State Attorney General warns borrowers to avoid mortgage-related scams
SEATTLE – Pam Bailey is one of millions of Americans laid off during the Great Recession. The single mom found herself out of a job in 2007 when the bank she worked for merged with another. Her job search was severely complicated by the crumbling economy and bills started to pile up. Bailey missed two mortgage payments on her Kent home.
“It was a nightmare,” says Bailey. “I was stressed out and worried about having a foreclosure notice on my door for the whole neighborhood to see.”
Finally working at a new job, Bailey found herself bogged down by the paperwork required to repeatedly apply for loan modifications. She was turned down six times. Meanwhile her mailbox, email and voicemail burst with offers of help for a fee. Some scammers, one presenting a dozen roses, knocked on her door as late as nine o’clock at night.
Bailey today joined Washington State Attorney General Rob McKenna at Seattle’s Solid Ground, a non-profit agency that provides services to low-income people, to remind struggling borrowers that there’s free help for those who have received foreclosure notices or fear they’re about to. Bailey ultimately received a loan modification, shrinking her payment by nearly $1000 per month. She worries that borrowers in similar situations might give up for not knowing where to find help, and never receive the loan modifications that could save their homes.
“We want people to know that they don’t have to navigate a personal mortgage crisis all by themselves,” McKenna said. “The state’s homeownership hotline is staffed by experts who work directly with lenders – at no charge to borrowers – to resolve underwater mortgages.”
McKenna is referring to the Washington Homeownership Information Hotline, which connects struggling borrowers with counselors such as those at Solid Ground. Current events provide no shortage of clients for the non-profit. According to Realtytrac, a business that monitors and markets foreclosed properties, 1 in 1103 homes in King County received a foreclosure notice in June.
“We take a compassionate approach to helping people navigate their lender’s loan modification application process, request foreclosure mediation or look into alternative housing if homeownership is not sustainable,” said Solid Ground Advocacy Director Tony Lee. “On the other side of the equation are scam artists who look through foreclosure notices, which are public documents, seeking new victims to exploit.”
McKenna today repeated his warning that borrowers should stay away from those who offer potential loan modifications for an upfront fee, adding that such pitches come in email, phone calls and letters. “The bottom line is not to accept any offer from someone who wants you to pay for help obtaining a lower mortgage payment,” said McKenna. “Call the homeownership hotline instead, at 1-877-894-HOME.”
McKenna used funds from settlements with mortgage lenders –$600,000 from a settlement with Countrywide/Bank of America and $550,000 from the Wachovia Wells Fargo settlement – to help fund the hotline, which connects borrowers with non-profit counselors approved by the federal Department of Housing and Urban Development (HUD). He says stories like those told by Bailey are why his office spends so much time righting wrongs in the mortgage-lending industry. That work recently involved helping lead negotiations that resulted in a $25 billion settlement with the five biggest lenders.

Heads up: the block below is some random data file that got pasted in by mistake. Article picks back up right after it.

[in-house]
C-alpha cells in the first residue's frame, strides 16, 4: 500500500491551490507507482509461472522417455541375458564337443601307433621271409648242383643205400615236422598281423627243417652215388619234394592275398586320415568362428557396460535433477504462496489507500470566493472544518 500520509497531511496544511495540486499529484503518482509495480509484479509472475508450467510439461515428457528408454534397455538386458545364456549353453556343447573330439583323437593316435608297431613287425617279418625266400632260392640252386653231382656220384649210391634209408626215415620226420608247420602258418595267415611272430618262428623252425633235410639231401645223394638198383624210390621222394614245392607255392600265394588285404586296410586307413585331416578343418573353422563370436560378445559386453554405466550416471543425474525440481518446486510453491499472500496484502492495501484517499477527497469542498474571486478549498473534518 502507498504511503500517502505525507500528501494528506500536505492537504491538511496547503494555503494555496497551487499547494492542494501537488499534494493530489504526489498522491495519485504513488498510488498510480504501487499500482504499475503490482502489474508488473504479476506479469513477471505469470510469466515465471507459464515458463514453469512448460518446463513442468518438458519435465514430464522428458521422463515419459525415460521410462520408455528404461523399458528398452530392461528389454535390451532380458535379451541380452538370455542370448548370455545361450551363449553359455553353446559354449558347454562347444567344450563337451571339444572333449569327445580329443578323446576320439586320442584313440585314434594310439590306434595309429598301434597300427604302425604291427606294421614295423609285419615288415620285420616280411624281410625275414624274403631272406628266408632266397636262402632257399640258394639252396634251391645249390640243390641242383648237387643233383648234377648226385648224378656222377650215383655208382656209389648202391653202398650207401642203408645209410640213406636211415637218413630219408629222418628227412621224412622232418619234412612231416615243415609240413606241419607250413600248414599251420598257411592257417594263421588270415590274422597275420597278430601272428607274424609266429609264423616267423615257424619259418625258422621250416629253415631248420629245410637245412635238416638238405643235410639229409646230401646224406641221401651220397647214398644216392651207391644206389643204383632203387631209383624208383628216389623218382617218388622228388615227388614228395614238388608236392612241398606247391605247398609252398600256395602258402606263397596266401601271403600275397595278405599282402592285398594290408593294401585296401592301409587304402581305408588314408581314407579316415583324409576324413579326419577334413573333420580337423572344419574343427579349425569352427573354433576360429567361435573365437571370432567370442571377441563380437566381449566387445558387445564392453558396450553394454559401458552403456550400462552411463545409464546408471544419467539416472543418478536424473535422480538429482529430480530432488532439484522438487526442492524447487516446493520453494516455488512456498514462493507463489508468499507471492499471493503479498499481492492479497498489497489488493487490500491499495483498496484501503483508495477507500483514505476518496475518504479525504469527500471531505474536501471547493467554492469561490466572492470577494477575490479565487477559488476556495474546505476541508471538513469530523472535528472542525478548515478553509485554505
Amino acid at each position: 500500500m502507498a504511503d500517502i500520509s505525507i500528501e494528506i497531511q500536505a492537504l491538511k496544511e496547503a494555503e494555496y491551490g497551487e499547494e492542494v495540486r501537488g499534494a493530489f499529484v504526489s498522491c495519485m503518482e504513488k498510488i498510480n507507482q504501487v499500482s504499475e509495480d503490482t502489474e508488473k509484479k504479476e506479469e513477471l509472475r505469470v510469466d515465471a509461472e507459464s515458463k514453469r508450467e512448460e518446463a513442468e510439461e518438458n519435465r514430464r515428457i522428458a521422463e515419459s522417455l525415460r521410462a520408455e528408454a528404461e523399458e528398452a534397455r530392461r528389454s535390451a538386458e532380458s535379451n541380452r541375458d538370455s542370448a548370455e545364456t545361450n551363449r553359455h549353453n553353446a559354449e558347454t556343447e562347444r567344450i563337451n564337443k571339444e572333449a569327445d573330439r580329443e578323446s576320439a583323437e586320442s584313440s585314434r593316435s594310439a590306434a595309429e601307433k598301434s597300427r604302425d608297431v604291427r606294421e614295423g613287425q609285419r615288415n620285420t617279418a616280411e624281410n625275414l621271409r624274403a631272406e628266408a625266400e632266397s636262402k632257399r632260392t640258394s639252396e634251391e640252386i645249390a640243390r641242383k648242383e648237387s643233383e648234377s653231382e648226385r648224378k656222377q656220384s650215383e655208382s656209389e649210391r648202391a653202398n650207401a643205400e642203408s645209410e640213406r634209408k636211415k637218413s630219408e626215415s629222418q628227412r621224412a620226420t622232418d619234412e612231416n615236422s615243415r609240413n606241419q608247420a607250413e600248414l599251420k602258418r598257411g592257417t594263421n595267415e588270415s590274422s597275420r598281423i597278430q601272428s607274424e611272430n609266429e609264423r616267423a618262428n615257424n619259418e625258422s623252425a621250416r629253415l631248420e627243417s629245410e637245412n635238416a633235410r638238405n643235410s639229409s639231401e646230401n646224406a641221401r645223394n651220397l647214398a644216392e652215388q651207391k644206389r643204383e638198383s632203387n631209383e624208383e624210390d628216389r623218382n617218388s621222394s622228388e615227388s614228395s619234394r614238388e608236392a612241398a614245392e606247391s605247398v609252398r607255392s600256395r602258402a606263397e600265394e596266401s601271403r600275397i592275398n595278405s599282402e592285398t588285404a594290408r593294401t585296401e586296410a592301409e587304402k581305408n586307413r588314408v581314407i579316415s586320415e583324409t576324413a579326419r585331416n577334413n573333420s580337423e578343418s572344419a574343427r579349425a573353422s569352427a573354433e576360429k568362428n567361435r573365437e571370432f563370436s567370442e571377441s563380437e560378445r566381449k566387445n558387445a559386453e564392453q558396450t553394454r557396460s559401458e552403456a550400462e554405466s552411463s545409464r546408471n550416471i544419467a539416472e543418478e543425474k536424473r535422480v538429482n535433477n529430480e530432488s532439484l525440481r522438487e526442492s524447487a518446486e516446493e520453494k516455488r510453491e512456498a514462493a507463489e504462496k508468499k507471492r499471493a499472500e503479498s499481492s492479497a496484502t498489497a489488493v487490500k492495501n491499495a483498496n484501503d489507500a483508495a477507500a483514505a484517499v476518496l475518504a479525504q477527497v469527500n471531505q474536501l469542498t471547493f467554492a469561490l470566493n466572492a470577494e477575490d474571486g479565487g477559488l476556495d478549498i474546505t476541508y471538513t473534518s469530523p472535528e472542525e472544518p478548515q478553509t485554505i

McKenna noted that discussions are ongoing about how a portion – about $45 million – of Washington state’s proceeds from the settlement might help support programs such as those that provide homeowner counseling. He also emphasized another important development involving the settlement: letters from lenders that detail huge benefits.
The recent National Mortgage Servicing Settlement requires servicers to notify eligible borrowers of the programs that may be available to them. Bank of America, Wells Fargo, Chase Mortgage, CitiMortgage, GMAC and their affiliates have been and will continue sending out thousands of letters to eligible borrowers explaining the available programs. Borrowers are beginning to receive the letters detailing potential principal reductions or loan modifications. However, some of the banks report borrowers aren’t responding promptly.
“You must open your letter and respond in order to benefit from the settlement” said McKenna. “If you question whether the letter you’ve received is genuine, you can do several things: you can call your lender directly to confirm whether you are eligible. You can contact a certified housing counselor or you can call the Attorney General’s Office for assistance. We hope people don’t miss their opportunity to take advantage of the assistance we fought to provide.”
McKenna’s office has posted step-by-step instructions, including a how-to video, for borrowers facing potential foreclosure: /foreclosure-and-mortgage-assistance.
- National Mortgage Settlement: /national-mortgage-settlement
- Foreclosure and mortgage tips: /steps-help
- Washington HUD-approved housing counseling agencies: http://1.usa.gov/HjzKVo
Janelle Guthrie, Director of Communications, (360) 586-0725